See also: “The Head Trauma of Independent Filmmaking”, an interview with Lance Weiler
In 1998 Lance Weiler and Stefan Avalos released a $900 feature film called The Last Broadcast. This was The Blair Witch Project before The Blair Witch Project had even begun production. It was also a great deal better than The Blair Witch Project, with a much more cerebral and psychological approach to the initially simple narrative.
As the story of The Last Broadcast progressed, it became quite clear that nothing could be taken at face value, and the film was less about the shrieks and splatter of horror, and more about the elusive nature of truth—especially through the filter of media representation. The final minutes of The Last Broadcast slip effortlessly from its documentary format into a psychological subjective and cinematic narrative that is as disturbing on a formal level as the events themselves. It’s an effect Orson Welles would’ve been proud of, moving through the looking glass in a way, from the casual passive position of the viewer into the drama itself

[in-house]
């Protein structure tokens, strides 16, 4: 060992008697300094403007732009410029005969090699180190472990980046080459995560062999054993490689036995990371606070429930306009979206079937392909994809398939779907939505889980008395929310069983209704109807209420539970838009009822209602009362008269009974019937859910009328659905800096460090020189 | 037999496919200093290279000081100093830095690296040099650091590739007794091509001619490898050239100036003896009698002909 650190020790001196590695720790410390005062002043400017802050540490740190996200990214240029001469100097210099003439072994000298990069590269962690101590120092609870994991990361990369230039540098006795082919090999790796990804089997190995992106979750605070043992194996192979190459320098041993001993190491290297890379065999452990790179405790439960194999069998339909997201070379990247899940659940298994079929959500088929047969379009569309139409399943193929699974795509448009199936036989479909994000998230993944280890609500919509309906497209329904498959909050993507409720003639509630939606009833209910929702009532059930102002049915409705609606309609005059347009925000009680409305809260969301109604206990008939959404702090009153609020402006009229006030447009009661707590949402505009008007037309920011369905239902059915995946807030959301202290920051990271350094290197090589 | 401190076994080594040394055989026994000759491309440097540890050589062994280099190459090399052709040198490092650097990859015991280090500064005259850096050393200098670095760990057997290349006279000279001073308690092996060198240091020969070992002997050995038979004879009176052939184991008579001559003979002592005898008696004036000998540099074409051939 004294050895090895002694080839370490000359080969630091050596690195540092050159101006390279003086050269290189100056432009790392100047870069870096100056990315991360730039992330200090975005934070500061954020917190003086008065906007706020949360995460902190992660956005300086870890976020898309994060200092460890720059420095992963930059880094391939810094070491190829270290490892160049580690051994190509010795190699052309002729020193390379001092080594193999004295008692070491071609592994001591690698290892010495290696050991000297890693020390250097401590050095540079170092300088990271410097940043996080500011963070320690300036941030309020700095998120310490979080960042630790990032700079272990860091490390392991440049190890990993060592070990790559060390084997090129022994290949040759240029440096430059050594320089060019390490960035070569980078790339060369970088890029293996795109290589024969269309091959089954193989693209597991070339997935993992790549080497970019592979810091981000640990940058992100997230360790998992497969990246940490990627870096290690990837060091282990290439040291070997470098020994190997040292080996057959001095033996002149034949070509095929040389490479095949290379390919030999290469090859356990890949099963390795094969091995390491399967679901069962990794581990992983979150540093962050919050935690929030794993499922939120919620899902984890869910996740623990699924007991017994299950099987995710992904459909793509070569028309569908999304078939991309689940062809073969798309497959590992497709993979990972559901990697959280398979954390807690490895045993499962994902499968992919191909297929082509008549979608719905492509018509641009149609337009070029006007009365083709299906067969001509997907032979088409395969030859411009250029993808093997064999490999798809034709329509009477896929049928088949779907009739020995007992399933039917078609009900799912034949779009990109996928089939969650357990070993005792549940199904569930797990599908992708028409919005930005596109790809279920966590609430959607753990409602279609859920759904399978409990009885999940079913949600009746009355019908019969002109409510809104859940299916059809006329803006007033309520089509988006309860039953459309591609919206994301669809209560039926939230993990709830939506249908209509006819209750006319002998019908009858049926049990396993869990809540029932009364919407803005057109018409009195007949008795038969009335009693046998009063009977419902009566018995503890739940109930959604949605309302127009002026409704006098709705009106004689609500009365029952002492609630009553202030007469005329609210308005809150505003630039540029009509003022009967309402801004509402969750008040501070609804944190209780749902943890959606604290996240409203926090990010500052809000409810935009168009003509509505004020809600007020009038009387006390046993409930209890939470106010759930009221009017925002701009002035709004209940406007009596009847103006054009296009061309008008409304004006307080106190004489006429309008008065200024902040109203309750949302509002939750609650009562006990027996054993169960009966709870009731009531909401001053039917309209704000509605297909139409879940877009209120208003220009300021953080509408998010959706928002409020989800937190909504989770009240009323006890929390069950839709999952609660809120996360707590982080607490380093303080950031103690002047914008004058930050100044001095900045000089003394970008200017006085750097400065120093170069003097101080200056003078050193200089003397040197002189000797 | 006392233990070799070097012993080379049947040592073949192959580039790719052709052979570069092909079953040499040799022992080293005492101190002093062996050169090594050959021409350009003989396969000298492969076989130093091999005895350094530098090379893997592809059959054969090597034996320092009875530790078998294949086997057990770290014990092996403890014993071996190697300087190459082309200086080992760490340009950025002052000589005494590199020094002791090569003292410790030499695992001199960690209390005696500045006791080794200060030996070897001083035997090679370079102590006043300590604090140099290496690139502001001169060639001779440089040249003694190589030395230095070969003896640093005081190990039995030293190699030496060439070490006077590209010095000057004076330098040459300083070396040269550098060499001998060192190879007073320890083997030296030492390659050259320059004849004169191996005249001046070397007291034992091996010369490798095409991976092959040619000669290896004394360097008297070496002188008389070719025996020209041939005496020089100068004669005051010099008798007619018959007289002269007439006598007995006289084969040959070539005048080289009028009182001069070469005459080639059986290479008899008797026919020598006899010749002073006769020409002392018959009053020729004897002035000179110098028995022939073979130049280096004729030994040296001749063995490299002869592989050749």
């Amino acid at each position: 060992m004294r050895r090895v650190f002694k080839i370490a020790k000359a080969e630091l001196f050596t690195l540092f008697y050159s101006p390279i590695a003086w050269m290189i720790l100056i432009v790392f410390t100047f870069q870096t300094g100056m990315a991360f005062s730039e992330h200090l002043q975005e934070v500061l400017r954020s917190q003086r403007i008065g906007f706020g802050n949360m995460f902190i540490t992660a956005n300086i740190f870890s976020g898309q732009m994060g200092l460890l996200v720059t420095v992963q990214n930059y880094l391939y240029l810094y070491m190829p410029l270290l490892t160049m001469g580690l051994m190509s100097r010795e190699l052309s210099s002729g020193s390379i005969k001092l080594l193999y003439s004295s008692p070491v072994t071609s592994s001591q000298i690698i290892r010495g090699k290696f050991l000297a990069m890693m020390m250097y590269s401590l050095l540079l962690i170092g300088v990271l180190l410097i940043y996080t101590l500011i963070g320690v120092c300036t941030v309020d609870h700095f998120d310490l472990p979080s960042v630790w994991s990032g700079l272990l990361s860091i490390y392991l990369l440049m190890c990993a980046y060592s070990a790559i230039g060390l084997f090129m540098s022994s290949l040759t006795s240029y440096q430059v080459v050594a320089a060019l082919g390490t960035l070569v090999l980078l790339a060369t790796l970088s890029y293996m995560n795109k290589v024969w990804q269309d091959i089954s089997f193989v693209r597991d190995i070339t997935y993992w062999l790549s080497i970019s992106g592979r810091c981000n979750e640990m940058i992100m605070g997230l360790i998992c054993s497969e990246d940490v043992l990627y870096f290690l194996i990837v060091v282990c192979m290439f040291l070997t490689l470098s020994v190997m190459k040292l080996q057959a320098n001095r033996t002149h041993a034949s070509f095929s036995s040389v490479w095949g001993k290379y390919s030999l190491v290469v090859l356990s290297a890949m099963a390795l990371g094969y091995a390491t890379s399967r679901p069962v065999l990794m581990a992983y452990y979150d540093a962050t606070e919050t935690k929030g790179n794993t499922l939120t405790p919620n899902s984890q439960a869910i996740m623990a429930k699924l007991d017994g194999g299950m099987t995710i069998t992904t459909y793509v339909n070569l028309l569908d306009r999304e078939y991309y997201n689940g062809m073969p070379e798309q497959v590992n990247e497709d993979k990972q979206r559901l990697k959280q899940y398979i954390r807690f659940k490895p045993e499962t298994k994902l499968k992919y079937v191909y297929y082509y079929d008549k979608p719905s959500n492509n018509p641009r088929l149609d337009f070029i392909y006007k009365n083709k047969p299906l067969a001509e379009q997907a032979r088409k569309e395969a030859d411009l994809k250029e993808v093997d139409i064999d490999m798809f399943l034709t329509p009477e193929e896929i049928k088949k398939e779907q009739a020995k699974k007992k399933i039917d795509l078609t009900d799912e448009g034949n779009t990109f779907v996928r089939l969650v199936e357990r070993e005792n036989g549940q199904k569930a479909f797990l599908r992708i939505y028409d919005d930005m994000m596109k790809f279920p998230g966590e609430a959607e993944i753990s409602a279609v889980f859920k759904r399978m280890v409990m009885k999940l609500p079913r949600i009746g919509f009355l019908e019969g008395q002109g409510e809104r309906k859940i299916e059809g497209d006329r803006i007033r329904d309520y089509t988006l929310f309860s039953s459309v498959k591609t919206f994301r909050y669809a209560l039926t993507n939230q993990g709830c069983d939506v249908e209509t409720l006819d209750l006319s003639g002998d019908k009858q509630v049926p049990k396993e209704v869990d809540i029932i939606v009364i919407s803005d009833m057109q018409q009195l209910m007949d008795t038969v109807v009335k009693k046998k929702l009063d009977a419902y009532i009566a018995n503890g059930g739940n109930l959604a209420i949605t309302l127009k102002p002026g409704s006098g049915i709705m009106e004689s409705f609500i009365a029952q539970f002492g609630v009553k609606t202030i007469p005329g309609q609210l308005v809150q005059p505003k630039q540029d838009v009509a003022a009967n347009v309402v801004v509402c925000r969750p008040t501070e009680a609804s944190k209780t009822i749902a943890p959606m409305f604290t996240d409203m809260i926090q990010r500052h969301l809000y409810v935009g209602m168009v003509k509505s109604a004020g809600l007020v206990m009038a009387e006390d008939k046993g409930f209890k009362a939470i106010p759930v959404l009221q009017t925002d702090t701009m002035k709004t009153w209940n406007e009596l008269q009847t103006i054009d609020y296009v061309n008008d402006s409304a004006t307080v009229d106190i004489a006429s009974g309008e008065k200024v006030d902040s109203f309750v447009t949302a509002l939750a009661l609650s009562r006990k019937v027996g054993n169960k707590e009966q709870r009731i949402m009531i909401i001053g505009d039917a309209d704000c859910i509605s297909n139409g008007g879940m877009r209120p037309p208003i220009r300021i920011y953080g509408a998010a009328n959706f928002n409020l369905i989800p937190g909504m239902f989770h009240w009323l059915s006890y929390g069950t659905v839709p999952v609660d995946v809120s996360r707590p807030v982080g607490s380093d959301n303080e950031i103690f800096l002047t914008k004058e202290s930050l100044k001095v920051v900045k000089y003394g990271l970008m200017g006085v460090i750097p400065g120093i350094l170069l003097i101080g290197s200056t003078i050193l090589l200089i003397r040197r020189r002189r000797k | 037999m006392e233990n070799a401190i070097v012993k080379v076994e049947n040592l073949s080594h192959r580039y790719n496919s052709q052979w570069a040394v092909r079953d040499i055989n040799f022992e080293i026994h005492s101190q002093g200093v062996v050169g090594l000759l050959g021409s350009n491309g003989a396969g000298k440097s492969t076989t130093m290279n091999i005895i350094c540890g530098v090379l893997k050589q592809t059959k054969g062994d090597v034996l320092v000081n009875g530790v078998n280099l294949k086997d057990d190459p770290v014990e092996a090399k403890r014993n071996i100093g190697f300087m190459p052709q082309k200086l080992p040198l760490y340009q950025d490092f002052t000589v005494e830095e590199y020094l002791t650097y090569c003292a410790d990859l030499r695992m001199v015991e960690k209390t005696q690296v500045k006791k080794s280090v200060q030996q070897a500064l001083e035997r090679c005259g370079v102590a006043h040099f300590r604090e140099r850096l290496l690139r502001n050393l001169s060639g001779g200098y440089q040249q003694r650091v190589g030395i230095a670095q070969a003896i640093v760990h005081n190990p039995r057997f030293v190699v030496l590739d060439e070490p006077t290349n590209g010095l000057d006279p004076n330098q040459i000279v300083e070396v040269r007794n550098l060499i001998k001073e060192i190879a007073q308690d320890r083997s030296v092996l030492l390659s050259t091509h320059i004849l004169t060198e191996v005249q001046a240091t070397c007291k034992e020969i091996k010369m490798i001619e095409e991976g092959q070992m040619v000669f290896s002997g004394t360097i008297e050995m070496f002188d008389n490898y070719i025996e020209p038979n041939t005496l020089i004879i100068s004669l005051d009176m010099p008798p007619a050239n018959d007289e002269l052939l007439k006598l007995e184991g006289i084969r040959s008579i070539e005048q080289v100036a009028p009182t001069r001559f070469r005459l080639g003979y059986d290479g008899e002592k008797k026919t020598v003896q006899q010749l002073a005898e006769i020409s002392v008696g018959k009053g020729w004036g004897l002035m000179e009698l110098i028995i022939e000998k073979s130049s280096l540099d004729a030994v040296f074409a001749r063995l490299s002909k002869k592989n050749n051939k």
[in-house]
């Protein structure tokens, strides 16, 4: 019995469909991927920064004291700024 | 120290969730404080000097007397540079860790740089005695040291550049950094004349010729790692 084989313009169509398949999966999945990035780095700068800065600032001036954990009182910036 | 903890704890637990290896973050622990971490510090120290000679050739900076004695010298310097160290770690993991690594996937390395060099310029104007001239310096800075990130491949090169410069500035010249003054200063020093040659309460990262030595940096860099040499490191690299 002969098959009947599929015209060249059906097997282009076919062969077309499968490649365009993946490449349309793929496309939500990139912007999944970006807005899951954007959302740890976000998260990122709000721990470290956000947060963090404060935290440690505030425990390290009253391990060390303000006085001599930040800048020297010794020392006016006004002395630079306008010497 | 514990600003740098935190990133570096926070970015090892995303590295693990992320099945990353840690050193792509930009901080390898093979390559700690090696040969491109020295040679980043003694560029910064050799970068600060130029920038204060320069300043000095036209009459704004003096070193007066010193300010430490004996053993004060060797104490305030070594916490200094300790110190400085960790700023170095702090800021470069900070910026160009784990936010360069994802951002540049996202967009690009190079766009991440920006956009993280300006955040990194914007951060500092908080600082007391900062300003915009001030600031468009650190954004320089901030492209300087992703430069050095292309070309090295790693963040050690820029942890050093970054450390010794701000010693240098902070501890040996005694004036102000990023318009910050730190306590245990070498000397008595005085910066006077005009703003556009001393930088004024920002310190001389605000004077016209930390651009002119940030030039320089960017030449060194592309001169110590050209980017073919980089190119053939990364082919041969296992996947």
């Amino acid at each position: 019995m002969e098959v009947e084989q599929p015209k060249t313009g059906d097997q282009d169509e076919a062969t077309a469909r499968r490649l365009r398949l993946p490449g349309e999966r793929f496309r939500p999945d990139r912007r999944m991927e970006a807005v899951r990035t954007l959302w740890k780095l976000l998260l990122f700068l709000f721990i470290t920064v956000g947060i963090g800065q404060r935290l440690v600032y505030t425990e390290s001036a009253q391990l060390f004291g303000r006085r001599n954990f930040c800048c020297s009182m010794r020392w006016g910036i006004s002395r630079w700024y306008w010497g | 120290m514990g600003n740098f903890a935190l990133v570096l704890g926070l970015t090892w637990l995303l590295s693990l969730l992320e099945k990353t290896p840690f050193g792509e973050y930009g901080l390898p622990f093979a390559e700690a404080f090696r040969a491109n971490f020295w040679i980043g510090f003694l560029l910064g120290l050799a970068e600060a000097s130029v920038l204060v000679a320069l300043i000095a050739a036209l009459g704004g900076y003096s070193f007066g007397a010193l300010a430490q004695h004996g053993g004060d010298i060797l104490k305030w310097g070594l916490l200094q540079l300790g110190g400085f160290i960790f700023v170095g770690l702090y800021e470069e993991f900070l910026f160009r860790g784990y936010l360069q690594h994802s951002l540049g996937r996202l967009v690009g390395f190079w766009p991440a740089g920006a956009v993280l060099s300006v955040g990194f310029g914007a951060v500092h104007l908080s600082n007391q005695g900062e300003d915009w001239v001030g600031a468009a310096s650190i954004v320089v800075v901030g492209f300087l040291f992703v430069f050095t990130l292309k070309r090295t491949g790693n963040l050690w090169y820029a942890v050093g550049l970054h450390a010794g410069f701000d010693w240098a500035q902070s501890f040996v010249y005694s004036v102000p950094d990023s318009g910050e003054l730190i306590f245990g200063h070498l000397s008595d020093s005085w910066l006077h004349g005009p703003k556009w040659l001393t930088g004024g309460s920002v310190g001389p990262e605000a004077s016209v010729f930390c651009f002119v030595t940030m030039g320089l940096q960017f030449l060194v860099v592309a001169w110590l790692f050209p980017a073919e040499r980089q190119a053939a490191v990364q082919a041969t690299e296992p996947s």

In the years following the release of The Last Broadcast, Weiler and Avalos went their separate ways, which for Avalos meant Los Angeles and his own stylish follow-up feature, The Ghosts of Edendale. Weiler got caught in the gears of the Hollywood machine, losing much time developing a pilot for Fox that stalled. Regrouping, he returned to his home in Doylestown, Pennsylvania, and began writing a new script to regain his footing. The result is one of the best independent films of recent years, a dark character study set within the context of a disturbing and enigmatic tale.